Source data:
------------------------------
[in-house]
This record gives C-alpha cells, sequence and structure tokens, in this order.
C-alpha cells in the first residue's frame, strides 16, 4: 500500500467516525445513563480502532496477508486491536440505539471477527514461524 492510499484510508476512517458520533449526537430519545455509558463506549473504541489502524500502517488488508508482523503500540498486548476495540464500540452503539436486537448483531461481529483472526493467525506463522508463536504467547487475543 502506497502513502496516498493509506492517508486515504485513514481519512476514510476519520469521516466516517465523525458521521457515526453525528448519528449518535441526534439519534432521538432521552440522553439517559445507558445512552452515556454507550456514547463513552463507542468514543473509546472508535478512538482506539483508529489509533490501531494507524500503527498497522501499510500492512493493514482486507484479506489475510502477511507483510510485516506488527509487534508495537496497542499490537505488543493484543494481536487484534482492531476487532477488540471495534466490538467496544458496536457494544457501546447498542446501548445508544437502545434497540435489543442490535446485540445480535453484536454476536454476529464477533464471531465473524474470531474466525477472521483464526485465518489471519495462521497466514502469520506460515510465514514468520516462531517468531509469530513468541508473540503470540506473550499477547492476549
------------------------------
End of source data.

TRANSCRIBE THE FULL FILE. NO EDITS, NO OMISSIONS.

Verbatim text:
[in-house]
This record gives C-alpha cells, sequence and structure tokens, in this order.
C-alpha cells in the first residue's frame, strides 16, 4: 500500500467516525445513563480502532496477508486491536440505539471477527514461524 492510499484510508476512517458520533449526537430519545455509558463506549473504541489502524500502517488488508508482523503500540498486548476495540464500540452503539436486537448483531461481529483472526493467525506463522508463536504467547487475543 502506497502513502496516498493509506492517508486515504485513514481519512476514510476519520469521516466516517465523525458521521457515526453525528448519528449518535441526534439519534432521538432521552440522553439517559445507558445512552452515556454507550456514547463513552463507542468514543473509546472508535478512538482506539483508529489509533490501531494507524500503527498497522501499510500492512493493514482486507484479506489475510502477511507483510510485516506488527509487534508495537496497542499490537505488543493484543494481536487484534482492531476487532477488540471495534466490538467496544458496536457494544457501546447498542446501548445508544437502545434497540435489543442490535446485540445480535453484536454476536454476529464477533464471531465473524474470531474466525477472521483464526485465518489471519495462521497466514502469520506460515510465514514468520516462531517468531509469530513468541508473540503470540506473550499477547492476549